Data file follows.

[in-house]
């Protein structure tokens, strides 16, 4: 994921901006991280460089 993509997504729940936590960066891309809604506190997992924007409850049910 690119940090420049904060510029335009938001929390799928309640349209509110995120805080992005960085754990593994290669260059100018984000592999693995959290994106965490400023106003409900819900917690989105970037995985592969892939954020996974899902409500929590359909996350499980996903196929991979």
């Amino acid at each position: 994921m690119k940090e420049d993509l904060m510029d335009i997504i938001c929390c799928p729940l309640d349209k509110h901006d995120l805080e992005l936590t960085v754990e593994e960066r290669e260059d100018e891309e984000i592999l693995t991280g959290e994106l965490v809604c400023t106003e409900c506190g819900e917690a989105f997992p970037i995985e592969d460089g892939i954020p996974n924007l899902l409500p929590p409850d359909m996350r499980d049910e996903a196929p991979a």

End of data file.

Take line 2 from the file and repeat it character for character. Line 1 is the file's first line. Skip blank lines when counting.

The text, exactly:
């Protein structure tokens, strides 16, 4: 994921901006991280460089 993509997504729940936590960066891309809604506190997992924007409850049910 690119940090420049904060510029335009938001929390799928309640349209509110995120805080992005960085754990593994290669260059100018984000592999693995959290994106965490400023106003409900819900917690989105970037995985592969892939954020996974899902409500929590359909996350499980996903196929991979």